In what’s being hailed as the “biggest ever global strike against Amazon,” workers and supporters across the globe stood united this Black Friday, striking against the retail giant’s notorious practices. From the warehouses of Coventry to the manufacturing hubs of Dhaka, employees took a stand against Amazon’s harsh working conditions, inadequate pay, aggressive anti-union tactics, tax evasion, and environmental negligence.
This international day of action, part of the “Make Amazon Pay” campaign, is not new but has grown exponentially each year. It reflects a burgeoning movement, determined to demand justice from the $1.5 trillion corporation. Christy Hoffman, the general secretary of UNI Global Union, underscored the unity in this fight, stating that workers worldwide, irrespective of their job titles or countries, are rallying for higher wages, reasonable work quotas, and a stronger voice at work.
The strikes and protests, taking place in over 30 countries, are a powerful statement against Amazon’s empire. Varsha Gandikota-Nellutla, the co-general coordinator of Progressive International, emphasized that the actions represent a global declaration against exploitation and abuse.
In the UK, the struggle has been particularly intense at Amazon’s Coventry warehouse, where about 1,000 employees have joined the GMB union. Despite facing a corporation notoriously hostile to labor organizations, these workers have not backed down, even after Amazon’s paltry pay raises amidst soaring inflation. They have conducted 28 days of strikes this year, showcasing their determination.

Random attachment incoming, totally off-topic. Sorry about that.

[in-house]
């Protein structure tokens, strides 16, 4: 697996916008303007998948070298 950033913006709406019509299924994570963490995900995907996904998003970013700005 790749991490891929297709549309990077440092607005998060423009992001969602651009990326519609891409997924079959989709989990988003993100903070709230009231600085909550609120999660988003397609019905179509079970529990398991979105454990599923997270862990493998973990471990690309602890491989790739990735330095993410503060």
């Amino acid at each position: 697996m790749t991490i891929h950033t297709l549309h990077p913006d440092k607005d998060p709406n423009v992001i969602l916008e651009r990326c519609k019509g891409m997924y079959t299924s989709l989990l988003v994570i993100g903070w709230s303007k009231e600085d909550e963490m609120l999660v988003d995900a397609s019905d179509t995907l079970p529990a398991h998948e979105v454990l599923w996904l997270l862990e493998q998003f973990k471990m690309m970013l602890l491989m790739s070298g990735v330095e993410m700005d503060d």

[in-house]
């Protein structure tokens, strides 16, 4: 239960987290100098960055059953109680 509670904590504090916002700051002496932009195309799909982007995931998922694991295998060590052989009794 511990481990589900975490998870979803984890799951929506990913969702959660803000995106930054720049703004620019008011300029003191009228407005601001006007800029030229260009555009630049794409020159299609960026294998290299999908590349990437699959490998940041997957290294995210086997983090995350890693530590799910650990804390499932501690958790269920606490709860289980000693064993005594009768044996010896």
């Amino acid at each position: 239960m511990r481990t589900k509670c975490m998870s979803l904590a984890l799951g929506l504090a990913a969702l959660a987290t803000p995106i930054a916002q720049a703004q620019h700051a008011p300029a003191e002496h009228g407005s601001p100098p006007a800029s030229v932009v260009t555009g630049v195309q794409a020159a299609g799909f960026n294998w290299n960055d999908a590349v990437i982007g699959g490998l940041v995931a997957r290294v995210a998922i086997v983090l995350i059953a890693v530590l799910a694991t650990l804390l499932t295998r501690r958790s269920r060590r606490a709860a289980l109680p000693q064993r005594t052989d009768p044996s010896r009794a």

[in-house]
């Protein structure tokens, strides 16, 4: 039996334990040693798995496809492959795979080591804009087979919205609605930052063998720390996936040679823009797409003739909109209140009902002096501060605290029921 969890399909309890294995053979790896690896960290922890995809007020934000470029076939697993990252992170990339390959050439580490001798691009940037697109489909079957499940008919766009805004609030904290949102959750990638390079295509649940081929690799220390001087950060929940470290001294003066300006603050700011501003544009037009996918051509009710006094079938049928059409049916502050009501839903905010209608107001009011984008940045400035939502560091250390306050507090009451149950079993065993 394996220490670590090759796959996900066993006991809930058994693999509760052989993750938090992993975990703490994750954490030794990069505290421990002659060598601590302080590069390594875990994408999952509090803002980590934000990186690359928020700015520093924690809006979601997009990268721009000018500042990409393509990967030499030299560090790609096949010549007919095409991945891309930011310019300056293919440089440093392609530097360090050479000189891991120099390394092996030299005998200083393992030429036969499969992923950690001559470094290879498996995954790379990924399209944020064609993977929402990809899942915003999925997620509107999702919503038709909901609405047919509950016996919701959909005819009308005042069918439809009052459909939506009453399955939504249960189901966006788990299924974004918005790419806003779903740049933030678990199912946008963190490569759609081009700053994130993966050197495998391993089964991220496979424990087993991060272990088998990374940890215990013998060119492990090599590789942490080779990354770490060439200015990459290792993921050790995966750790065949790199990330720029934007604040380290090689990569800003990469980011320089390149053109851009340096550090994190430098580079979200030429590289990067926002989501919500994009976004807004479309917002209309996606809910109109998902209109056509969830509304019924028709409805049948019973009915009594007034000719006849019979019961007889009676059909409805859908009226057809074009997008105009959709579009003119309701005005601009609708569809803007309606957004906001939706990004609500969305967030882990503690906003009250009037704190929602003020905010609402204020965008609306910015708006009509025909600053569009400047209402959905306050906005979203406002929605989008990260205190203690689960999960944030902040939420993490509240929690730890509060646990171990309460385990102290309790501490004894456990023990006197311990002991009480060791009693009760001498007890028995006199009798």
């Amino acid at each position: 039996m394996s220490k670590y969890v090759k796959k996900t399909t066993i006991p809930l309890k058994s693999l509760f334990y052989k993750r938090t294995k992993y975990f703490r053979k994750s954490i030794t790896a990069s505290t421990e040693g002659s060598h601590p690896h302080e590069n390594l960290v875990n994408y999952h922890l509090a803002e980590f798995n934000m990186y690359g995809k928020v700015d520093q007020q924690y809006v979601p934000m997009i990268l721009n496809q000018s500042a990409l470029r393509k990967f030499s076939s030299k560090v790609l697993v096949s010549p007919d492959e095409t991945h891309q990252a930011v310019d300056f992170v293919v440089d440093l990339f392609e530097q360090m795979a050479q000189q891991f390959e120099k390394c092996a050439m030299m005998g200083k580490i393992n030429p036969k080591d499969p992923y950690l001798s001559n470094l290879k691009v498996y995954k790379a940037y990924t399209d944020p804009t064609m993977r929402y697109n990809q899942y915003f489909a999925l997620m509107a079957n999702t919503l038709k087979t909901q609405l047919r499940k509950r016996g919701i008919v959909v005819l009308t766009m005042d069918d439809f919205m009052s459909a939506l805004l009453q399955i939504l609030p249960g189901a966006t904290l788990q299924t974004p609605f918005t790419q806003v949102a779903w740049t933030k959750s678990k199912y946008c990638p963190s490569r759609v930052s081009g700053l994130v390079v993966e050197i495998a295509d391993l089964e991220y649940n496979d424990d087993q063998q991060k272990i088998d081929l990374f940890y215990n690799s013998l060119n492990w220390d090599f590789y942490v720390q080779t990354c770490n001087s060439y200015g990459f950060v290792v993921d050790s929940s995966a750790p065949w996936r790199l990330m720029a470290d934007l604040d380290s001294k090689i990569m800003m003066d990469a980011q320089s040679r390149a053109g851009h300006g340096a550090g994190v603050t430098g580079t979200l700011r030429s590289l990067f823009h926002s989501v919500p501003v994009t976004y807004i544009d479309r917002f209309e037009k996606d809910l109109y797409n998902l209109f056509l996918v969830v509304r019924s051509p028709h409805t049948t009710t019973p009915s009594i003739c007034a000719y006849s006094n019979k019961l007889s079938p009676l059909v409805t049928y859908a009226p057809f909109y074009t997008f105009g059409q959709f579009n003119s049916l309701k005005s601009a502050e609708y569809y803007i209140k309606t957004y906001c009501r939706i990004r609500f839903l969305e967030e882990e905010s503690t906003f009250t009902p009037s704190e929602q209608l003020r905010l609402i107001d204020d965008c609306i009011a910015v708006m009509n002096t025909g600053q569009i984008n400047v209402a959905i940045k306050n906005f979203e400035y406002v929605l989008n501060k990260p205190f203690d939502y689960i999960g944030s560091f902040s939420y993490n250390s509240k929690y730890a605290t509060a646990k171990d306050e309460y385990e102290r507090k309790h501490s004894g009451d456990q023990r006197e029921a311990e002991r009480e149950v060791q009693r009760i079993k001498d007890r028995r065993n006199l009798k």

The battle extends to the U.S. as well, despite recent setbacks in union drives in Alabama and New York. Following the significant union victory at Staten Island, Stuart Appelbaum, president of the Retail, Wholesale, and Department Store Union, highlighted the global day of action as a testament to the growing challenge against Amazon’s unfair labor practices.
UNI Global Union’s recent survey further exposes Amazon’s detrimental practices, with employees suffering physically and mentally due to intrusive productivity monitoring and low compensation. A U.S. Amazon driver’s words, “I feel like I’m drowning all day,” painfully illustrate the human cost of Amazon’s business model.
Amazon, predictably, downplays the impact of the strikes and continues to claim that it offers competitive pay and benefits. However, Amanda Gearing, a senior organizer with GMB, counters this narrative, emphasizing that this Black Friday marks the most significant day of industrial disruption in Amazon’s history.
This global movement against Amazon’s practices is not just a fight for fair labor standards but a struggle for the dignity and rights of workers worldwide. As workers unite across borders, their collective voice grows stronger, challenging a corporate giant and advocating for a sustainable, equitable future.